Bayit Yehudi became the first party to hold official coalition negotiations with the Likud on Thursday, anticipating its members will fill at least one of the most senior positions in the government.
The Bayit Yehudi negotiators arrived for talks at the Knesset after Moshe Kahlon's Kulanu cancelled its meeting to protest Benjamin Netanyahu's apparent decision to give control of the Knesset Finance Committee to United Torah Judaism.
Netanyahu was tasked Wednesday by President Reuven Rivlin to form the next government, after his party won 30 seats in the March 17 elections and a majority of MKs backed him as the next prime minister.
Despite only winning a disappointing eight seats in the elections, Bayit Yehudi expects Netanyahu to name party chairman Naftali Bennett as foreign or defense minister. In the Likud, however, efforts are being made to palm the far-right party off with the education portfolio.
Bennett's party, which recommended Netanyahu as the leader to form the next government, sees itself as the senior partner of the Likud, and claims it should be rewarded for helping the Likud secure its election victory.
"We are acting in accordance with the promises made by the prime minister during the election campaign," said Likud MK Ze'ev Elkin.
"We promised the first phone call (after the elections) would be to Miriam Peretz (who lost two of her sons in IDF combat), and the next would be to Bennett. We promised during the election campaign that Kahlon would be finance minister and this is what happened. We will negotiate in good faith."
Meanwhile, Kulanu Chairman Moshe Kahlon on Thursday instructed his party's negotiating team to cancel its morning meeting with its Likud opposite, as the first official day of coalition talks got off to a rocky start.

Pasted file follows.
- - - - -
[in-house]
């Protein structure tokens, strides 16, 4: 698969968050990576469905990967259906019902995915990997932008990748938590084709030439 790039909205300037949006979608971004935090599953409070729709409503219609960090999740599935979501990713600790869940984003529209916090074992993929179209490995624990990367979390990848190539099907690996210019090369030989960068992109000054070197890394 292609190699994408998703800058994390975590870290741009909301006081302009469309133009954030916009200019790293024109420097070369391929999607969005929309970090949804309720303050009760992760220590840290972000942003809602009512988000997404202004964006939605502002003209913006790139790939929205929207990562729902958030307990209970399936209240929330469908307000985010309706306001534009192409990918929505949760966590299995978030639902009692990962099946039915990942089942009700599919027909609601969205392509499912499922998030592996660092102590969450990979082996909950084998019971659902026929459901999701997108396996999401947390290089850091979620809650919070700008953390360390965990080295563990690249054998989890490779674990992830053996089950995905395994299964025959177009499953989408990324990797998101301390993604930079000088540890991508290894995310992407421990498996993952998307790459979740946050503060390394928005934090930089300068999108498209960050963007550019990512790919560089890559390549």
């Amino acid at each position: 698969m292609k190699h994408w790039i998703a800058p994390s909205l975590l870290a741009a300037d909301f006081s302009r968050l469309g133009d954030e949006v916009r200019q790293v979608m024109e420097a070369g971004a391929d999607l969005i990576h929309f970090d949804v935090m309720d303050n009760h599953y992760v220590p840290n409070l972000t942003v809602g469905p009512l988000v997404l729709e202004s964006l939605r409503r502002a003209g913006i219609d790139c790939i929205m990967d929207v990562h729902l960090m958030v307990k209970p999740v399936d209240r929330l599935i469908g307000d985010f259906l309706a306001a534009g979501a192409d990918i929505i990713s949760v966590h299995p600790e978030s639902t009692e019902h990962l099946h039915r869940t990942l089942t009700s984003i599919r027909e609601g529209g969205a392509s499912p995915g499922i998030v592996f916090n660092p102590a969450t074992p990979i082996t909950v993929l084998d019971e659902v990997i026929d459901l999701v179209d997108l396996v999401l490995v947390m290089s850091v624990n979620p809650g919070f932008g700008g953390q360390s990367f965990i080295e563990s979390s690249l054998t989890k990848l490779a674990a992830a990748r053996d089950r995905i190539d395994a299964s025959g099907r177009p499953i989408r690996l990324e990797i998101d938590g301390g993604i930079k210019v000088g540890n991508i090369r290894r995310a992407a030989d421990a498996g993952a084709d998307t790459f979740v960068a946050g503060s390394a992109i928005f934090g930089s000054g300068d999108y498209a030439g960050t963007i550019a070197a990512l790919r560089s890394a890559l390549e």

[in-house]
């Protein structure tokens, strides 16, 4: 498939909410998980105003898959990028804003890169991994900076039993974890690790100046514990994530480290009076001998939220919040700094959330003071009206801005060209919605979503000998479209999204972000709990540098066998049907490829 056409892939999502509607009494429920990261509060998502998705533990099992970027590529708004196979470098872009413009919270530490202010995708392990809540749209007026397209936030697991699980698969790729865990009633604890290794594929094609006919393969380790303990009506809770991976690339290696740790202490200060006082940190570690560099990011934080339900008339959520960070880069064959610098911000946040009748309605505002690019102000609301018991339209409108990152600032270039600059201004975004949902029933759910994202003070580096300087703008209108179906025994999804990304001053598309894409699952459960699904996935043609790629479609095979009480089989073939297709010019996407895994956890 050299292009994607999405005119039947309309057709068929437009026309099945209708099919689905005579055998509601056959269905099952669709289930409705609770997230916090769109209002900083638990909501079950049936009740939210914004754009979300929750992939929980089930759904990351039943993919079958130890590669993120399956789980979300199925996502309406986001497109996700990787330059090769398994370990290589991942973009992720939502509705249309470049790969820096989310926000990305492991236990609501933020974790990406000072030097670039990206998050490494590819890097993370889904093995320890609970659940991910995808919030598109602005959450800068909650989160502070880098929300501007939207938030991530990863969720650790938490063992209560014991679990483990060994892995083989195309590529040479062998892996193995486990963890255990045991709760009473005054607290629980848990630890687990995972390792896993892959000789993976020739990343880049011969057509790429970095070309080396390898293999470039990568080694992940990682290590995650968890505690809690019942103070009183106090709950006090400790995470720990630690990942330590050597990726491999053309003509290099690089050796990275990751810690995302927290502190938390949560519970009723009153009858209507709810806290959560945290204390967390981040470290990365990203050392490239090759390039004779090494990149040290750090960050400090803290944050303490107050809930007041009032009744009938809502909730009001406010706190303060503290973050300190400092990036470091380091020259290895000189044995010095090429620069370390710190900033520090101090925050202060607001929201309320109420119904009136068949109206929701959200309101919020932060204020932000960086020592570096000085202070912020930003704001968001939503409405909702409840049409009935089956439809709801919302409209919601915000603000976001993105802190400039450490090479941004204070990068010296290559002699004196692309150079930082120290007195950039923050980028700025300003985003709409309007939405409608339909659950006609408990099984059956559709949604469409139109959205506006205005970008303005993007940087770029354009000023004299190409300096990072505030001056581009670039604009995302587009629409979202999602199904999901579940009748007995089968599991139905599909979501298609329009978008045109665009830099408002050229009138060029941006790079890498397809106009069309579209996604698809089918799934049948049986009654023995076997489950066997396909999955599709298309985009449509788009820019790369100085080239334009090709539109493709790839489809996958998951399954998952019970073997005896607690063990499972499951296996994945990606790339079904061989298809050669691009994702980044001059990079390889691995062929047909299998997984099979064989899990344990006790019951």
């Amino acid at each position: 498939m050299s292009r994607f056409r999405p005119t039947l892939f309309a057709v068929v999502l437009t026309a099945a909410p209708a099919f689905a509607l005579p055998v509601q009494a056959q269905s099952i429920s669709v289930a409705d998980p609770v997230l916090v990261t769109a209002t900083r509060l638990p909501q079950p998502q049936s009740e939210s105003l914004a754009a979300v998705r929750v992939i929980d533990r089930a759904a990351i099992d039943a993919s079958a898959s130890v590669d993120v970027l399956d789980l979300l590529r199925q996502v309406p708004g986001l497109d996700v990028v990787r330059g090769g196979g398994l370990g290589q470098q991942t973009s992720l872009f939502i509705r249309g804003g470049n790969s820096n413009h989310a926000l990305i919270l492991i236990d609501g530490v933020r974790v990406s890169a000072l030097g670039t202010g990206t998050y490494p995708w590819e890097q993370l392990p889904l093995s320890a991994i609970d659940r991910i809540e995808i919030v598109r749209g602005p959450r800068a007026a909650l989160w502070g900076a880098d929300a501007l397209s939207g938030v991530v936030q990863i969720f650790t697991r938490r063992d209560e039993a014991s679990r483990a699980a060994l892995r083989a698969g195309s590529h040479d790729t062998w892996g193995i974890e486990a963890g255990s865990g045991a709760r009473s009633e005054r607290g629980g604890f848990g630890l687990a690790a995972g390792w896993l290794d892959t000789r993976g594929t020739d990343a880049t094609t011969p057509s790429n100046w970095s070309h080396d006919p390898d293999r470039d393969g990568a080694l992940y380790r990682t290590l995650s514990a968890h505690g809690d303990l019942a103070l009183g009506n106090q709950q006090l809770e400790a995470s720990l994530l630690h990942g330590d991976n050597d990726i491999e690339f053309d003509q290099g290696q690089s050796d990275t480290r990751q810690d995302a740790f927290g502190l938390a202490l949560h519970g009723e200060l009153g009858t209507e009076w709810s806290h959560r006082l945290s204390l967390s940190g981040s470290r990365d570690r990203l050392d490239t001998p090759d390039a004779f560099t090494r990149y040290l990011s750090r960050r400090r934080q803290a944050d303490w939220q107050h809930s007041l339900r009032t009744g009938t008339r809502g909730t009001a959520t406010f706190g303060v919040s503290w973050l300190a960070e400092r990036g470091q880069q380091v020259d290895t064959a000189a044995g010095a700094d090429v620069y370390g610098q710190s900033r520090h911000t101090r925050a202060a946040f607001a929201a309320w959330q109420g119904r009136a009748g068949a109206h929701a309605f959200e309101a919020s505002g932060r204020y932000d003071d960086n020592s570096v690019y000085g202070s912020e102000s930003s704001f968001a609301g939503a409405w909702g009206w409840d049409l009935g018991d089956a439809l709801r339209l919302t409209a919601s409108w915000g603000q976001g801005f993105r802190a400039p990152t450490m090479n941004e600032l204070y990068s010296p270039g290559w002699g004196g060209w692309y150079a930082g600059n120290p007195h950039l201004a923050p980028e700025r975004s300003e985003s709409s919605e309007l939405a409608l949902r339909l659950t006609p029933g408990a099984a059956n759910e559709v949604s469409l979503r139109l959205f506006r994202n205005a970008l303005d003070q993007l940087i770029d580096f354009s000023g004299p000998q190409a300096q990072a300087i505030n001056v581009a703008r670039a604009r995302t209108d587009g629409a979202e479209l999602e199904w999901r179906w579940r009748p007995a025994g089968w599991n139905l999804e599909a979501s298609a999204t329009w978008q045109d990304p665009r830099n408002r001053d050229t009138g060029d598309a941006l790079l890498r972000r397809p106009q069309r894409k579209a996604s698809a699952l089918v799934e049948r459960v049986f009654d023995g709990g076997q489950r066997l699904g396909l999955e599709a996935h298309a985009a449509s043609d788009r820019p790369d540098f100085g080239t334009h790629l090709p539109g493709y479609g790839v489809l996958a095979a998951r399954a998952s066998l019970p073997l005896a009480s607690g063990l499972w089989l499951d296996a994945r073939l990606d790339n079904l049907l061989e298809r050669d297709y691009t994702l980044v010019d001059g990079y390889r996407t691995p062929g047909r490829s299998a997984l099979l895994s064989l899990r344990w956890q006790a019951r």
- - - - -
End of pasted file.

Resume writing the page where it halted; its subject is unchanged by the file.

Kulanu cited the Likud's promise to give leadership of the Knesset Finance Committee to the religious United Torah Judaism party as the reason for the cancelation.
Kahlon, a former Likud minister under Netanyahu before quitting the party and forming his own, has demanded the key finance government posts as a condition for bringing his 10-seat party into the government.
The Likud on Wednesday confirmed that Kahlon would be offered the post of finance minister, but with Netanyahu being forced to rely on other parties to make up the necessary 61-seat majority to govern, he is compelled to cede to other demands too.
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The Kulanu party said: "Following the political moves by the Likud to divide the posts at the expense of the tools needed to lower house prices and deal with the cost of living, even before the coalition negotiating teams met, party chairman Moshe Kahlon told the party's negotiating team to cancel the meeting with the Likud team."
Kahlon had responded furiously Wednesday night to reports that Prime Minister Benjamin Netanyahu intended to give the Finance Committee to United Torah Judaism.
"I heard that instead of dealing with the housing shortage and lowering the cost of living, someone thinks it is more urgent to divide the tools required to do this in a political manner and with a lack of social logic," Kahlon wrote on his Facebook page.
"Nobody has negotiated with us yet, so no one could agree to anything on our behalf. Listen to what is said by me myself or by someone authorized to do so. All the rest is spin by interested parties," he said.
The party has made it clear that it will not give up on any of its coalition demands.
The Likud said in response: "The steps taken by Moshe Kahlon this morning are puzzling and unnecessary. The public expects the government to be quickly established to benefit all the citizens of Israel - and the place to clarify issues and controversies is at the coalition negotiating table."